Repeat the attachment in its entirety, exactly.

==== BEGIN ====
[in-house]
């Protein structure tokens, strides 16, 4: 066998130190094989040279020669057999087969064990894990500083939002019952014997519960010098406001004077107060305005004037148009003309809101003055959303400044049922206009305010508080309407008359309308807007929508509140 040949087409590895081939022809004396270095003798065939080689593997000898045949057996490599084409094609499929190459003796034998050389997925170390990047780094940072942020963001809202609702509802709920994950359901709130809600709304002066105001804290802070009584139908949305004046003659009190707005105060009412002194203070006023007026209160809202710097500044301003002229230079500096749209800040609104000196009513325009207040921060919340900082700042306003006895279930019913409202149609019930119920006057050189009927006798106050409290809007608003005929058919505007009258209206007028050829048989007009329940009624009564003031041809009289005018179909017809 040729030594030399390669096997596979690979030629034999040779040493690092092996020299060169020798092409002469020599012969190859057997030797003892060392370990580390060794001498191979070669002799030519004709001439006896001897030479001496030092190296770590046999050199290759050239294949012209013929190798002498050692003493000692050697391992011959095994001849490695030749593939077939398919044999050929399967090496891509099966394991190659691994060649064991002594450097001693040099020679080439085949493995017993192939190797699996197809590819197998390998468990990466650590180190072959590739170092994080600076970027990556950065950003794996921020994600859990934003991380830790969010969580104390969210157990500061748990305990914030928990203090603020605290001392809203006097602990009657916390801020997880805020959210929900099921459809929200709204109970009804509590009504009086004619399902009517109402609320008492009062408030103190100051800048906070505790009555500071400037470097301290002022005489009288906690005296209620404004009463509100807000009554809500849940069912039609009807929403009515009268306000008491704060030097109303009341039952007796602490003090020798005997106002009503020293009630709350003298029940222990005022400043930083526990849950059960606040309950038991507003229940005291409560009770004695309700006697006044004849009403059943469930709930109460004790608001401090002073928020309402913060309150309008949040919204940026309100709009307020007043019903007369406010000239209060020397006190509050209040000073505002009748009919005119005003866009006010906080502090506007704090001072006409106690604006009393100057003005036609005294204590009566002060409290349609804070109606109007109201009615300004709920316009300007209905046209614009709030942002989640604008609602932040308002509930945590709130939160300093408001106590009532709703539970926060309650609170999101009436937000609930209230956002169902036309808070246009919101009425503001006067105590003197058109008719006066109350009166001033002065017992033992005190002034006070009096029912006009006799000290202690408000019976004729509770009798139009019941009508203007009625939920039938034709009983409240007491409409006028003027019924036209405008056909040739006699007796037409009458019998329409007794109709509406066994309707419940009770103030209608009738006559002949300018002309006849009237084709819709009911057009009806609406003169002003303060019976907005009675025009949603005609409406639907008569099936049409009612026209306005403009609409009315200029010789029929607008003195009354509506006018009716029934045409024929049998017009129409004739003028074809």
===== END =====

[in-house]
């Protein structure tokens, strides 16, 4: 066998130190094989040279020669057999087969064990894990500083939002019952014997519960010098406001004077107060305005004037148009003309809101003055959303400044049922206009305010508080309407008359309308807007929508509140 040949087409590895081939022809004396270095003798065939080689593997000898045949057996490599084409094609499929190459003796034998050389997925170390990047780094940072942020963001809202609702509802709920994950359901709130809600709304002066105001804290802070009584139908949305004046003659009190707005105060009412002194203070006023007026209160809202710097500044301003002229230079500096749209800040609104000196009513325009207040921060919340900082700042306003006895279930019913409202149609019930119920006057050189009927006798106050409290809007608003005929058919505007009258209206007028050829048989007009329940009624009564003031041809009289005018179909017809 040729030594030399390669096997596979690979030629034999040779040493690092092996020299060169020798092409002469020599012969190859057997030797003892060392370990580390060794001498191979070669002799030519004709001439006896001897030479001496030092190296770590046999050199290759050239294949012209013929190798002498050692003493000692050697391992011959095994001849490695030749593939077939398919044999050929399967090496891509099966394991190659691994060649064991002594450097001693040099020679080439085949493995017993192939190797699996197809590819197998390998468990990466650590180190072959590739170092994080600076970027990556950065950003794996921020994600859990934003991380830790969010969580104390969210157990500061748990305990914030928990203090603020605290001392809203006097602990009657916390801020997880805020959210929900099921459809929200709204109970009804509590009504009086004619399902009517109402609320008492009062408030103190100051800048906070505790009555500071400037470097301290002022005489009288906690005296209620404004009463509100807000009554809500849940069912039609009807929403009515009268306000008491704060030097109303009341039952007796602490003090020798005997106002009503020293009630709350003298029940222990005022400043930083526990849950059960606040309950038991507003229940005291409560009770004695309700006697006044004849009403059943469930709930109460004790608001401090002073928020309402913060309150309008949040919204940026309100709009307020007043019903007369406010000239209060020397006190509050209040000073505002009748009919005119005003866009006010906080502090506007704090001072006409106690604006009393100057003005036609005294204590009566002060409290349609804070109606109007109201009615300004709920316009300007209905046209614009709030942002989640604008609602932040308002509930945590709130939160300093408001106590009532709703539970926060309650609170999101009436937000609930209230956002169902036309808070246009919101009425503001006067105590003197058109008719006066109350009166001033002065017992033992005190002034006070009096029912006009006799000290202690408000019976004729509770009798139009019941009508203007009625939920039938034709009983409240007491409409006028003027019924036209405008056909040739006699007796037409009458019998329409007794109709509406066994309707419940009770103030209608009738006559002949300018002309006849009237084709819709009911057009009806609406003169002003303060019976907005009675025009949603005609409406639907008569099936049409009612026209306005403009609409009315200029010789029929607008003195009354509506006018009716029934045409024929049998017009129409004739003028074809």